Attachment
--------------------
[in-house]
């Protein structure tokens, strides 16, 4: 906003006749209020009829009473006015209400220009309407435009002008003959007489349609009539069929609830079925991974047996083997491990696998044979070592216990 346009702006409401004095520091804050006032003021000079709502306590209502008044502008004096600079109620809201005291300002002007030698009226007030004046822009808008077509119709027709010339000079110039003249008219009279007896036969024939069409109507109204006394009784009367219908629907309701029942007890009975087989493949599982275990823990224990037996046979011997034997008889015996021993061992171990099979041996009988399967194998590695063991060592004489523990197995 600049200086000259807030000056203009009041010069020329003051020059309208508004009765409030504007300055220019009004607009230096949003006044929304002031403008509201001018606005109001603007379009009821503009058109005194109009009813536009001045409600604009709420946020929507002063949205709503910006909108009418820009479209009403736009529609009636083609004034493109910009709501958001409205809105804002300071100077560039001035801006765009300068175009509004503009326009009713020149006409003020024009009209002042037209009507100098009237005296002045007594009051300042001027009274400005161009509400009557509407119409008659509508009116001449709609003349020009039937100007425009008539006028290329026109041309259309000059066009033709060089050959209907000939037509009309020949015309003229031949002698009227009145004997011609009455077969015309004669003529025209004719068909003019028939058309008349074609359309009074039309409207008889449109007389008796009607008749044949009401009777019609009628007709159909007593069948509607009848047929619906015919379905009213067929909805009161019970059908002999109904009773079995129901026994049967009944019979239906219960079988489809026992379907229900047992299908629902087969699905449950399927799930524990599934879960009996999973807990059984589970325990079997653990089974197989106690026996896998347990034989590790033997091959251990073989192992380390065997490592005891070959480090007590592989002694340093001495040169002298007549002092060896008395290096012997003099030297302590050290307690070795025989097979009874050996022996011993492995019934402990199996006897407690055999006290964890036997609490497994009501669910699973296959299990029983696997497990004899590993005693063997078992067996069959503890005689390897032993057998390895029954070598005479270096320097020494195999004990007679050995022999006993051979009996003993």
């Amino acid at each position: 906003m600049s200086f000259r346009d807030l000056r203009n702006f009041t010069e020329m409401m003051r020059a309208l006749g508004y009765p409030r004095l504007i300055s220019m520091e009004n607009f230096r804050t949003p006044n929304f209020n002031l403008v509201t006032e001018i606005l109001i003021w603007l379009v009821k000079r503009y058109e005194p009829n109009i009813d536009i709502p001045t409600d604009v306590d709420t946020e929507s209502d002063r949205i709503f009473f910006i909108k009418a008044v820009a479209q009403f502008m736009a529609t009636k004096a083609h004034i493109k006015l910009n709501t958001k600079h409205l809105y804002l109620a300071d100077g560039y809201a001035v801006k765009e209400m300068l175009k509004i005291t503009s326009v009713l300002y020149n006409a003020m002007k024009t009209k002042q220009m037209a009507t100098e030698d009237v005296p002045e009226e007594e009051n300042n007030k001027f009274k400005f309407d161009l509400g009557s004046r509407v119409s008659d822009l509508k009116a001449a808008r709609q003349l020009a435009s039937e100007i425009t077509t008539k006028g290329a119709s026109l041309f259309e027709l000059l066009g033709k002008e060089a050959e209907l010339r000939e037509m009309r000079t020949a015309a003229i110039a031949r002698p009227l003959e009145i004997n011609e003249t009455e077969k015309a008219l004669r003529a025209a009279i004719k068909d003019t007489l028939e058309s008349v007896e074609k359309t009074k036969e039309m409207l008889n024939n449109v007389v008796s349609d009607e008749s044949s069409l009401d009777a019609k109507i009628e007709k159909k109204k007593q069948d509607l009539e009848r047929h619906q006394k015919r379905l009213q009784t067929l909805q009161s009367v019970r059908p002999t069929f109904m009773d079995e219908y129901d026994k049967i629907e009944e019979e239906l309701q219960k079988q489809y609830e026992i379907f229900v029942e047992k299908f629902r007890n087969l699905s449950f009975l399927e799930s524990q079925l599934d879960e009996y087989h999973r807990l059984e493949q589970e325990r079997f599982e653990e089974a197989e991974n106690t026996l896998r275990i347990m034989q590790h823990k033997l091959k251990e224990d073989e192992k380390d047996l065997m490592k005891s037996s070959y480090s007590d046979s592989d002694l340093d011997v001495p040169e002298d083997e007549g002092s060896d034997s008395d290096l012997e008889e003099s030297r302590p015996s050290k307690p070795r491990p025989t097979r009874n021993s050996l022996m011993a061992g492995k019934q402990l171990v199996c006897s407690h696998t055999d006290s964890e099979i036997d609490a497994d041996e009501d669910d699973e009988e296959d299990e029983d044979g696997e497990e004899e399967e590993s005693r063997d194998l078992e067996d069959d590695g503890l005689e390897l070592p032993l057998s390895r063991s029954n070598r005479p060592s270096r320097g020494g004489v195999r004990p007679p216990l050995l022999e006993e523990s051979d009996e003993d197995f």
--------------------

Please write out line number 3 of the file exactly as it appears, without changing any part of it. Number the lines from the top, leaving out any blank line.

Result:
């Amino acid at each position: 906003m600049s200086f000259r346009d807030l000056r203009n702006f009041t010069e020329m409401m003051r020059a309208l006749g508004y009765p409030r004095l504007i300055s220019m520091e009004n607009f230096r804050t949003p006044n929304f209020n002031l403008v509201t006032e001018i606005l109001i003021w603007l379009v009821k000079r503009y058109e005194p009829n109009i009813d536009i709502p001045t409600d604009v306590d709420t946020e929507s209502d002063r949205i709503f009473f910006i909108k009418a008044v820009a479209q009403f502008m736009a529609t009636k004096a083609h004034i493109k006015l910009n709501t958001k600079h409205l809105y804002l109620a300071d100077g560039y809201a001035v801006k765009e209400m300068l175009k509004i005291t503009s326009v009713l300002y020149n006409a003020m002007k024009t009209k002042q220009m037209a009507t100098e030698d009237v005296p002045e009226e007594e009051n300042n007030k001027f009274k400005f309407d161009l509400g009557s004046r509407v119409s008659d822009l509508k009116a001449a808008r709609q003349l020009a435009s039937e100007i425009t077509t008539k006028g290329a119709s026109l041309f259309e027709l000059l066009g033709k002008e060089a050959e209907l010339r000939e037509m009309r000079t020949a015309a003229i110039a031949r002698p009227l003959e009145i004997n011609e003249t009455e077969k015309a008219l004669r003529a025209a009279i004719k068909d003019t007489l028939e058309s008349v007896e074609k359309t009074k036969e039309m409207l008889n024939n449109v007389v008796s349609d009607e008749s044949s069409l009401d009777a019609k109507i009628e007709k159909k109204k007593q069948d509607l009539e009848r047929h619906q006394k015919r379905l009213q009784t067929l909805q009161s009367v019970r059908p002999t069929f109904m009773d079995e219908y129901d026994k049967i629907e009944e019979e239906l309701q219960k079988q489809y609830e026992i379907f229900v029942e047992k299908f629902r007890n087969l699905s449950f009975l399927e799930s524990q079925l599934d879960e009996y087989h999973r807990l059984e493949q589970e325990r079997f599982e653990e089974a197989e991974n106690t026996l896998r275990i347990m034989q590790h823990k033997l091959k251990e224990d073989e192992k380390d047996l065997m490592k005891s037996s070959y480090s007590d046979s592989d002694l340093d011997v001495p040169e002298d083997e007549g002092s060896d034997s008395d290096l012997e008889e003099s030297r302590p015996s050290k307690p070795r491990p025989t097979r009874n021993s050996l022996m011993a061992g492995k019934q402990l171990v199996c006897s407690h696998t055999d006290s964890e099979i036997d609490a497994d041996e009501d669910d699973e009988e296959d299990e029983d044979g696997e497990e004899e399967e590993s005693r063997d194998l078992e067996d069959d590695g503890l005689e390897l070592p032993l057998s390895r063991s029954n070598r005479p060592s270096r320097g020494g004489v195999r004990p007679p216990l050995l022999e006993e523990s051979d009996e003993d197995f």